Americans, heed the lessons of Sarajevo. Do not let this Stalinist dress code lead you into the Gulag. They shall not stifle our toes with boots nor even with Lycra. And so I remove my loafers and heave a foot onto the counter, wiggle my toes deliciously, knock over a painfully hot cup of tea, and hop out. There comes a time when responsible intellectuals must take a stand for liberal values, no matter the price.

COUNCIL BLUFFS, IA.—The mighty interstates have not just many McDonald’s, but also an astonishing number of Burger Kings. Why has no one pointed this out before?

DEARBORN, MICH.—At a mosque, I am asked by a middle-aged woman at the entrance to remove my shoes. Can she be serious?

“Excuse me, dear Madame, but I prefer to keep my shoes on— both of them.” Yet she asks again: “If you don’t mind, hon, take them off.”

Ah, but you see, I do mind. Islamofascism. Fascislamism. Take your pick. It can happen here. To my antitotalitarian friends in America, I can only say, keep your shoes on! Let us sit on the floor and clap our shoes together! Wear shoes on your hands! Or at least socks! Hang more shoes on your ears, perhaps the lightweight sandals called “flip-flops.”

Oh no, my fascislamistotalitarian friends, we are sorry to disappoint. I am afraid we must insist on wearing our shoes, in fact a whole panoply of footwear, at all hours, in all places. The alternative, as the 20th century shows, is a path straight to the Gulag. A path trod with bare feet.

WEST LOS ANGELES, CALIF.—The Left. The American Left. Yes, I know it will irritate my American friends that I have gained access to the most prominent figures on the American Left—Eva Longoria, Shaquille O’Neal, Michael Walzer, even a coveted audience with the enigmatic grandson of Orville Redenbacher, whom we in certain arrondisements have long viewed as a sage—only to be dazzled by an actress who has yet to make her formal political debut. It should be plain by now whom I mean: Khloé Kardashian.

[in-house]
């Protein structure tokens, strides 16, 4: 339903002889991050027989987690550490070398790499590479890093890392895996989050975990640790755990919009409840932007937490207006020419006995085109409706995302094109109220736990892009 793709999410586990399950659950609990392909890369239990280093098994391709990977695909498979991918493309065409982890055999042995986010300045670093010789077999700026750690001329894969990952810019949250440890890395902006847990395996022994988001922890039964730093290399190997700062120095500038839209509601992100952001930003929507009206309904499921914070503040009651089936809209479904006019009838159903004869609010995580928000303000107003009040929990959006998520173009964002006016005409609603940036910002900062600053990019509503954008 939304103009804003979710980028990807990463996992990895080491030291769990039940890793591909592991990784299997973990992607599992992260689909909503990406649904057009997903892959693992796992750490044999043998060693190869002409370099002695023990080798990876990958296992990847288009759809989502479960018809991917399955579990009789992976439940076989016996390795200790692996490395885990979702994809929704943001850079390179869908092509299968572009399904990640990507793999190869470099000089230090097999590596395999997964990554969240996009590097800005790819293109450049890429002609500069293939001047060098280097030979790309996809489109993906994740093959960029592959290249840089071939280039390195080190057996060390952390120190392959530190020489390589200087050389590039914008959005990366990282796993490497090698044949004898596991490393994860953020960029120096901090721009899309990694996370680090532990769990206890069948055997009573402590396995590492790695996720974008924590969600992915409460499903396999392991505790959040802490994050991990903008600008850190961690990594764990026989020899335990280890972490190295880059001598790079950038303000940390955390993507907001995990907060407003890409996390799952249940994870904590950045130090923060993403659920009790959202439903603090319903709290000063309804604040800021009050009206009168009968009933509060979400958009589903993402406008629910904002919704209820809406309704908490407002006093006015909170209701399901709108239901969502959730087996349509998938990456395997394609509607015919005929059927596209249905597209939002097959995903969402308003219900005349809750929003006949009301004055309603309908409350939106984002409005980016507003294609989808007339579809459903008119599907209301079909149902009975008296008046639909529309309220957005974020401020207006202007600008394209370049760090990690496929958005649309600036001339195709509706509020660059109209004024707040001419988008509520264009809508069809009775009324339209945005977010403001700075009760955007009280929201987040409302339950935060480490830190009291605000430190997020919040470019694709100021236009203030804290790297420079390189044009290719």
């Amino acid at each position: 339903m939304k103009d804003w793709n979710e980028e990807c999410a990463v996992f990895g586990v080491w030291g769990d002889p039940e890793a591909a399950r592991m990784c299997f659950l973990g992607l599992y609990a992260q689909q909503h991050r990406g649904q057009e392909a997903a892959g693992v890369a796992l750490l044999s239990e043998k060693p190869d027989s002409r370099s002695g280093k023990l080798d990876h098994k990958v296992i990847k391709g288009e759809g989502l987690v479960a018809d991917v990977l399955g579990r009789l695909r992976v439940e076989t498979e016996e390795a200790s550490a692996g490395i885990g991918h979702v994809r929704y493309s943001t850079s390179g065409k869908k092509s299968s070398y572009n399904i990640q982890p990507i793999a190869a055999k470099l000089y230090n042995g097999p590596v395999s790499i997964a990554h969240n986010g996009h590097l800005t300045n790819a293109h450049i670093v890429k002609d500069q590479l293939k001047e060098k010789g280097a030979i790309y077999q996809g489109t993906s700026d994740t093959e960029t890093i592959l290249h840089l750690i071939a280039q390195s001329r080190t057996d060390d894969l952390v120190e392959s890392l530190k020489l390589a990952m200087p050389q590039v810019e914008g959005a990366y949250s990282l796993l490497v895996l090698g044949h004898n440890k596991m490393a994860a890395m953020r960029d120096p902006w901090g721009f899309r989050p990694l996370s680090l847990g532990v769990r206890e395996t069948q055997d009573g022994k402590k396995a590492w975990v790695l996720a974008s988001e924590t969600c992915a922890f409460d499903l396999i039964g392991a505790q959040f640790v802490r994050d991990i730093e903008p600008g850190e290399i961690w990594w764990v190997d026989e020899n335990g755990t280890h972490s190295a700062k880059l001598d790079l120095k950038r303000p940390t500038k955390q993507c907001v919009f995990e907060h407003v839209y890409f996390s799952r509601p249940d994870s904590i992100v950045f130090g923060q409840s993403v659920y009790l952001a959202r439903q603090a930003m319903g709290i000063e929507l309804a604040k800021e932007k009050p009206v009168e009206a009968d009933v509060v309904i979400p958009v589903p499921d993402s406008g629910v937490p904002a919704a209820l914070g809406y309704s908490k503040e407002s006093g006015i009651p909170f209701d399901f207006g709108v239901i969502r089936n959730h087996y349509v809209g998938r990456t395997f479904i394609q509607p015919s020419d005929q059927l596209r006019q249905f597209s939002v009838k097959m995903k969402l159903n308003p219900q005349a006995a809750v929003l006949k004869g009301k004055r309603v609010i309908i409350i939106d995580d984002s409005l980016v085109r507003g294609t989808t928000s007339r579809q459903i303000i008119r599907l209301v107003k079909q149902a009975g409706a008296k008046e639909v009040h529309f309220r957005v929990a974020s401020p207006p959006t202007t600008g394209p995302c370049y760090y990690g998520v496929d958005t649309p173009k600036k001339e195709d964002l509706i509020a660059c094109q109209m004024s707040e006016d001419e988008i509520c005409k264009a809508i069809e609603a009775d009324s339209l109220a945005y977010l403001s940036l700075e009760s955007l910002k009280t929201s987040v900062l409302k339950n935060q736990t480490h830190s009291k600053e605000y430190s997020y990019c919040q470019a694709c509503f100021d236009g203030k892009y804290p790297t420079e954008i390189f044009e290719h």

She is a captivating presence whose silence, one feels, masks unmatched political instincts. She fervently believes the Absolute has a place in politics—but the Absolute is only another name for the ethical. She would clearly not hesitate to send paratroopers into Lithuania to defend human rights and does not suffer from the pacifism so prevalent on the Left. Like me, she refuses on principle to wear a tie, or so I surmise by her assenting murmurs to my excited questions.

After a reflective silence, Khloé gives me a look of Zen blankness and inquires if I could “touch up” her highlights tomorrow afternoon instead of today. She asks her hulking factotum (name of “Jerry”) what happened to the Korean woman who did it before. Not for the first time I am baffled by the American sense of humor—is it an automatic, insecure response to crisis moments of intellect? I am led away somewhat briskly by this Jerry.

YOUNGSTOWN, OHIO: A new shade of grey. Ecstasy.

—As told to Chase Madar 

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Chase Madar is a civil-rights lawyer in New York.